Lupita Nyong’o ‘judges people on their emailing skills,’ feels disrespected by emojis

Britain's Meghan, Duchess of Sussex takes part in a panel discussion convened by the Queen's Commonwealth Trust to mark International Women's Day in London on March 8, 2019. (Photo by Daniel LEAL-OLIVAS / various sources / AFP)

Lupita Nyong’o covers the latest issue of PorterEdit, net-a-porter’s in-house online magazine. Lupita is promoting Jordan Peele’s Us, and you can tell she’s really excited about this one. But, I don’t think she can really talk about the plot of Us, which is why she spends so much time in this interview talking about the support she got in Hollywood right from the beginning, and other stuff. She even name-checks Jared Leto – Jared and Lupita have been friends for years, despite the rumors about him being a total sleaze. She doesn’t sound ride-or-die for him, but she does make it sound like she still considers him a good friend. Some highlights:

She was welcomed into Hollywood: “Starting with 12 Years a Slave, I was welcomed [in Hollywood] with such warmth. My castmates surrounded me. I don’t know if they are aware of this, but I felt so protected. Sarah Paulson: my God, that girl, she was like everything to me. And Alfre Woodard, she was invaluable. I would ask questions about my finances, where I should live, all sorts of things. [Woodard] had this dinner that she throws during Oscars season for all the black women in Hollywood… I didn’t feel alone within the black community, I didn’t feel alone within the Hollywood community…”

The men who looked out for her: “[Director] Steve McQueen really did look out for me big time. Brad Pitt, same thing. And Jared Leto, he’s still on speed dial, because we were on that [Oscar campaign] journey together and he’s so embracing of me. There was an intimacy that grew from that, that goes beyond the dating rumors, beyond all that.”

Whether ‘Us’ has racial commentary: “The racial commentary is that you have such a family in this genre, where we haven’t seen very many black families. But within the story itself, [race] is not what’s important. It lends itself to this idea that not everything is about race… There are other monsters in this world. Though the racial one is a big one, it’s not the only one.”

She developed a new fear working on ‘Us’: “I developed new fears [after working on Us]. I am terrified of my own reflection, which was really tough because I was staying in a house that had mirrors everywhere. My days were so long that when I’d get home from filming and it was time for me to shower, I was half asleep, and because it wasn’t my home, I would come upon my reflection and scream at the top of my lungs.”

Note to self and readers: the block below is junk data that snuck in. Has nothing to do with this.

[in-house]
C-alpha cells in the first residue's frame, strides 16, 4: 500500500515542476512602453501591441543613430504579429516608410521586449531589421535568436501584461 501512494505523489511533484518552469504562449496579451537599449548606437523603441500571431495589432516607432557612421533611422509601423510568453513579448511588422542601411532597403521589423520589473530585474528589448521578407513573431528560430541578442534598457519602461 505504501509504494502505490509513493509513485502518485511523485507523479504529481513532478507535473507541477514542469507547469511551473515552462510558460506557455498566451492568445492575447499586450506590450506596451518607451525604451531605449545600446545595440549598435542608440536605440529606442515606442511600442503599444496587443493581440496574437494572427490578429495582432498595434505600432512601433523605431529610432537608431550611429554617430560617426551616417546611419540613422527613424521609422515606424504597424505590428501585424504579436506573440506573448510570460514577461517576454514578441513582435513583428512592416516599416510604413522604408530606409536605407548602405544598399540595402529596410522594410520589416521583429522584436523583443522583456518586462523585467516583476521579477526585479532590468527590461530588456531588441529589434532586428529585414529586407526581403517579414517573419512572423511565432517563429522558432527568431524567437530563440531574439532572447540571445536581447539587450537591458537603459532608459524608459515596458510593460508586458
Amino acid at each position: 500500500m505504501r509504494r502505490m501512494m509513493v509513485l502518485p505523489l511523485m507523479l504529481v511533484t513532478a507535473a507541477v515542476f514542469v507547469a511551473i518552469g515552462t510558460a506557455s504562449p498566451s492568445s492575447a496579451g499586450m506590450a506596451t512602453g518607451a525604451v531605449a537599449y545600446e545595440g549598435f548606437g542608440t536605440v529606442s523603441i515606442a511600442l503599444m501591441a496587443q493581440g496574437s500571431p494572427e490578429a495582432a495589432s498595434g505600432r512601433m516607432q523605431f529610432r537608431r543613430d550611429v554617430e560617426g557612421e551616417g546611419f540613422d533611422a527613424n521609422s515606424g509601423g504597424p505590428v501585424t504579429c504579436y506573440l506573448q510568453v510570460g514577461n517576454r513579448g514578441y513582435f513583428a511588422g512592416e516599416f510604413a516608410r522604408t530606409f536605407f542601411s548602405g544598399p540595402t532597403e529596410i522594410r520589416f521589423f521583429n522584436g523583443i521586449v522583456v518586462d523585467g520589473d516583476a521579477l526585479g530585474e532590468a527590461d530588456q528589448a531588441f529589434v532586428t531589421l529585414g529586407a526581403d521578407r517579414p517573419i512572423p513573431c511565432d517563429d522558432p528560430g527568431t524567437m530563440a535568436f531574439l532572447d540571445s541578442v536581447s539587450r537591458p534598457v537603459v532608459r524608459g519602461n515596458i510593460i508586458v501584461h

Embracing her natural hair: “There’s been a whole revolution, led by African America for sure, where we are embracing our natural hair texture and returning to a past glory. You look at beautiful traditional hairdos from pre-colonial and colonial times and they have been erased from so much of our contemporary expression. I remember one of the first times I really saw African hairstyles preserved and celebrated as art was through the photographic lens of Leni Riefenstahl. I was 10 years old and had not truly seen images of natural pre-colonial hairstyles beyond our Kenyan borders. At the time, I wasn’t familiar with Riefenstahl’s work as a Nazi propagandist and that, in and of itself, is highly problematic, because this deeply colonialist, white supremacist gaze was introducing me to the people and hairstyles of the Nuba, Dinka and Shilluk of Sudan. Essentially, even when we as a colonized or oppressed people are engaging with images or notions of our ancestry, it is so often within a Eurocentric gaze. That idea has stayed with me.”

Don’t send her texts with lots of emojis: “I’m a stickler for grammar and I can’t stand spelling mistakes in text – and now it happens more and more. I’m that person: I’ll type a text message real quick and send it and then I’ll proofread it as I send it. I’m like, ‘Oh my God. There are so many letters I got wrong!’, and I’ll rewrite the text and resend it. I judge people on their emailing skills. I feel disrespected if someone just writes to me in emojis. I’m like, ‘Where are the words? Where is the time for wording?’”

[From PorterEdit]

Because I email so much in my professional life, I have to say that I haven’t noticed a slipping of writing skills. I make mistakes, other people make mistakes, but I’m never like “the email written word will never be salvaged!” Then again, I don’t email or text with the youths. I’m sure the youths are ruining WORDS. I don’t trust anyone who just texts endless streams of emojis. JUST USE YOUR WORDS. As for what she says about being embraced by Hollywood straight away… it’s nice. The Jared Leto thing is icky, but I also trust that she keeps him at arm’s length, and that their relationship is based on that shared experience of going through successful Oscar campaigns during the same year.

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Photos courtesy of WENN, cover courtesy of PorterEdit.
Britain's Meghan, Duchess of Sussex takes part in a panel discussion convened by the Queen's Commonwealth Trust to mark International Women's Day in London on March 8, 2019. (Photo by Daniel LEAL-OLIVAS / various sources / AFP)
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